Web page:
President Barack Obama has shifted his strategy in debt talks with Republicans, offering a substantially larger deficit reduction package that would include cuts to Medicare and Social Security in exchange for eliminating tax breaks.

The proposal aims to satisfy both sides by enacting broad long-term cuts to entitlement programs, a priority for Republicans, and by seeking new sources of revenue through eliminating tax breaks for corporations and the wealthy, a measure backed by Democrats and unequivocally opposed by Republicans. But Obama also appears to be calculating that the time is right to push for an ambitious economic plan that capitalizes on the intense debate galvanizing Congress.

Obviously, there will be some Democrats who don't believe we need to do entitlement reform. But there seems to be some hunger to do something of some significance, a Democratic official familiar with the administration's thinking told The Washington Post. These moments come along at most once a decade. And it would be a real mistake if we let it pass us by.

In previous weeks, both sides had agreed upon a target of $2 trillion in cutbacks to offset raising the nation's debt limit by roughly the same amount. But Obama is asking for potentially twice that amount, emboldened by a weekend meeting in which Speaker of the House John Boehner, R-Ohio, acceded to as much as $1 trillion in new revenue through tax reform in exchange for substantial cuts to formerly untouchable programs like Social Security, Medicare and Medicaid.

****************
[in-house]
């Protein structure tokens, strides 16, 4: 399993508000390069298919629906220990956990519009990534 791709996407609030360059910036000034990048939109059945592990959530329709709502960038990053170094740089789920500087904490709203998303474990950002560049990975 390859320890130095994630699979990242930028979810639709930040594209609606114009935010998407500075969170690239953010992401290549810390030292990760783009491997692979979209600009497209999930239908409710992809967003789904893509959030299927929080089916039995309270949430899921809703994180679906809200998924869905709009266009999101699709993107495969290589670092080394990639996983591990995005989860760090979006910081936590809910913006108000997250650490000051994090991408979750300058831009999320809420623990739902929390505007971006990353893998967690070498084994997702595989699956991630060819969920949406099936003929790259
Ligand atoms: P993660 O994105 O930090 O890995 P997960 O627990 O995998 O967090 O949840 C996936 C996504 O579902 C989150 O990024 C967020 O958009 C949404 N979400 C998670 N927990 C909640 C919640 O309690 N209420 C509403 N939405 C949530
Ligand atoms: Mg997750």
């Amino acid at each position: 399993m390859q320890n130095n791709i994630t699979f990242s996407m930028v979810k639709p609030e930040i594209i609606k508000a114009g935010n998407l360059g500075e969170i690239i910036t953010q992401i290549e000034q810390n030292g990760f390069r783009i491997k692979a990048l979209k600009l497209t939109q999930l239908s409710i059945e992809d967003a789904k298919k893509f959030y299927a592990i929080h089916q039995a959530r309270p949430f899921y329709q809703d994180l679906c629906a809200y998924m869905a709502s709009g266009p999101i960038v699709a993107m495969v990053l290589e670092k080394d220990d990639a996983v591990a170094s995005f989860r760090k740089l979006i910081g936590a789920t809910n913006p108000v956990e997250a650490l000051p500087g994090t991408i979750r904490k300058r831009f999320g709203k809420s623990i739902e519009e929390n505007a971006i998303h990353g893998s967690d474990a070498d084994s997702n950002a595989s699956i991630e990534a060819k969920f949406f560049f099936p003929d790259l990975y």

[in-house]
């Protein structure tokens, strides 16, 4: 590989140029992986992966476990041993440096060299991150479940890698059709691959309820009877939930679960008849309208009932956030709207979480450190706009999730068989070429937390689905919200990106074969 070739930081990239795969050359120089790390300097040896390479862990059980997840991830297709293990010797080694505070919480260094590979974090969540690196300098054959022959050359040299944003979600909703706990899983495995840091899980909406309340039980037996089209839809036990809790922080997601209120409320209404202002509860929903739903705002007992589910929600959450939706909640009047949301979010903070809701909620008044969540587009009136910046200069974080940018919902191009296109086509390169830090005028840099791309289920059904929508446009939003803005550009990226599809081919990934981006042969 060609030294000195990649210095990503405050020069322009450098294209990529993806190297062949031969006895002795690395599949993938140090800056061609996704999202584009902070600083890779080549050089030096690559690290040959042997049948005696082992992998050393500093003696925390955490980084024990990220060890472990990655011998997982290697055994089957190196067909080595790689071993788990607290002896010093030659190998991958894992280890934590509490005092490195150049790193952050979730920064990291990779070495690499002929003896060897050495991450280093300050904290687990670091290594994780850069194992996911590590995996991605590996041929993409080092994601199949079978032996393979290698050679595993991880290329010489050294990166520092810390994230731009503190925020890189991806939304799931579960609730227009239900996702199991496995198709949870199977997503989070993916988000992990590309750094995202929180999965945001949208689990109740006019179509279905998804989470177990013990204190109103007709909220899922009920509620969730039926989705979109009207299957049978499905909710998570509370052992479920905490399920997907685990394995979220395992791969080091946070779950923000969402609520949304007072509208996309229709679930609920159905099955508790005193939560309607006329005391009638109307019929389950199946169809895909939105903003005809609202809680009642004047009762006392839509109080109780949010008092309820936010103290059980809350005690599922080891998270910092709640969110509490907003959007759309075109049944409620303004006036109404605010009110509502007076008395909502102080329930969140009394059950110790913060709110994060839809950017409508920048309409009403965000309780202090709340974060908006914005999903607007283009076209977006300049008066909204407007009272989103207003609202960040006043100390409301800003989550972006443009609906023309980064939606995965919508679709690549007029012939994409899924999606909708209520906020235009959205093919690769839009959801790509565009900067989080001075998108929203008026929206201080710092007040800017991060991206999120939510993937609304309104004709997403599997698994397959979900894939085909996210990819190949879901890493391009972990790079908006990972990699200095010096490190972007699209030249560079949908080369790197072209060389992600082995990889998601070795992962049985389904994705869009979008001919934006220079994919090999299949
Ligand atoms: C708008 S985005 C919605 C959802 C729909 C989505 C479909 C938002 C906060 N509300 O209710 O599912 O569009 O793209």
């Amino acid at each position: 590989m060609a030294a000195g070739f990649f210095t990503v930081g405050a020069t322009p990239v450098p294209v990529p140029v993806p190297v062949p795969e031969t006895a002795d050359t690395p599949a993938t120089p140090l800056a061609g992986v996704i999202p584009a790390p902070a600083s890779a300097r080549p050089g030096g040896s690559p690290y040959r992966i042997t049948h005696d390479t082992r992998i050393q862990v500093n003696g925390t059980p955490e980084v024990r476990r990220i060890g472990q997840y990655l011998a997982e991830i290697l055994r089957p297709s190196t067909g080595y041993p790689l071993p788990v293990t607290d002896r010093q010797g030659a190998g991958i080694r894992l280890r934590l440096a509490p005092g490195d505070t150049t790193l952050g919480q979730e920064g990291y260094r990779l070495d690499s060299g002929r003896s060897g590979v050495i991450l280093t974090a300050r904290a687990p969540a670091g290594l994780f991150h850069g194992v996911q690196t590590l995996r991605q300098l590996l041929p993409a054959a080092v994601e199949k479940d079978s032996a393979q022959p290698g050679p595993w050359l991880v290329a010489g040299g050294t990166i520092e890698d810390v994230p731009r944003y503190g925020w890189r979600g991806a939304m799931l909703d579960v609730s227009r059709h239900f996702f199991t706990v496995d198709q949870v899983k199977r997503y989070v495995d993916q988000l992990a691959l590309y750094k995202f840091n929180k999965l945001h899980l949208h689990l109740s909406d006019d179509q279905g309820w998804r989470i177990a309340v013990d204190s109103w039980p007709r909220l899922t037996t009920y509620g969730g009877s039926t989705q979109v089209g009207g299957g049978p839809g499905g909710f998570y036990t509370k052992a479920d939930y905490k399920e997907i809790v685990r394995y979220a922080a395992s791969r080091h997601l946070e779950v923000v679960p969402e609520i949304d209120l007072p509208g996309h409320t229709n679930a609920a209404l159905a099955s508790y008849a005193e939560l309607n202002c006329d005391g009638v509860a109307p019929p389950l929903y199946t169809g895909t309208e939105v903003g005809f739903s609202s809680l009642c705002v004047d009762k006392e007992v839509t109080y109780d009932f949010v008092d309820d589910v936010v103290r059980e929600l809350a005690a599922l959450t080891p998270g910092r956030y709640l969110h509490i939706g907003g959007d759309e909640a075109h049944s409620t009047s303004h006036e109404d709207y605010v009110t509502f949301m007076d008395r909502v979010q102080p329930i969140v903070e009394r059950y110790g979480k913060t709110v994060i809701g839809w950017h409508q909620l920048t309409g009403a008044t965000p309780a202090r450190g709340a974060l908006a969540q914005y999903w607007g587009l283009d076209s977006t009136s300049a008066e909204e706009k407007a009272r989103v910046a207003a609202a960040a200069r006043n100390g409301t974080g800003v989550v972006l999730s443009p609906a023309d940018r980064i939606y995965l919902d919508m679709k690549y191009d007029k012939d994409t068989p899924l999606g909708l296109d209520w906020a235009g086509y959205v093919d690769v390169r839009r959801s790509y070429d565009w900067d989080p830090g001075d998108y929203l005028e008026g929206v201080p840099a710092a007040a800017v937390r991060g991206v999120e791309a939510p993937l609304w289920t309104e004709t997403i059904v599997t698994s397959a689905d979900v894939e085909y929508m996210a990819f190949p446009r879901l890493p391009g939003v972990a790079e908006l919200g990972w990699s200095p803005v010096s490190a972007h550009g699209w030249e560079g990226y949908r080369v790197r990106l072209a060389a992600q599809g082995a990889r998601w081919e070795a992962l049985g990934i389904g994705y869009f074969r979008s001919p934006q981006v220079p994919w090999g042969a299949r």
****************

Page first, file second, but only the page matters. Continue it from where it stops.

Such a compromise could be hard sell to the rank and file of both parties. Republicans have doubled down on their opposition to any form of tax increase, encouraged by the unwavering fiscal austerity pushed by its Tea Party wing. Democrats have argued that the relentless focus on cutting spending has eviscerated programs for vulnerable Americans while sparing the rich, and have vowed to protect programs like Social Security and Medicare. The party has rallied around denouncing U.S. Rep. Paul Ryan, R-Wis., plan to restructure Medicare, portraying themselves to voters as the alternative to Republican attempts to pare back the program. Agreeing to Medicare cuts could capitulate that point.

Depending on what they decide to recommend, they may not have Democrats, U.S. Senator Sheldon Whitehouse, a Rhode Island Democrat, told the New York Times. I think it is a risky thing for the White House to basically take the bet that we can be presented with something at the last minute and we will go for it.

The question of new tax revenues, an intractable one so far, is also likely to play a role. U.S. Rep. Eric Cantor, R-Va., who dropped out of the negotiations because of Democratic insistence on new sources of revenue, reiterated his rejection of any proposal that increases taxes. Democrats have pushed Obama to let tax cuts on the nation's highest earners expire, a measure that could be included in Obama's proposal.

But U.S. Sen. Dick Durbin, D-Ill. signaled that Democrats could be willing to pursue a larger vision.

We don't need a minideal, Durbin of Illinois said Wednesday on the Senate floor. We need something that speaks authoritatively to the world that the United States understands its deficit challenge and is prepared to make the hard choices to address it.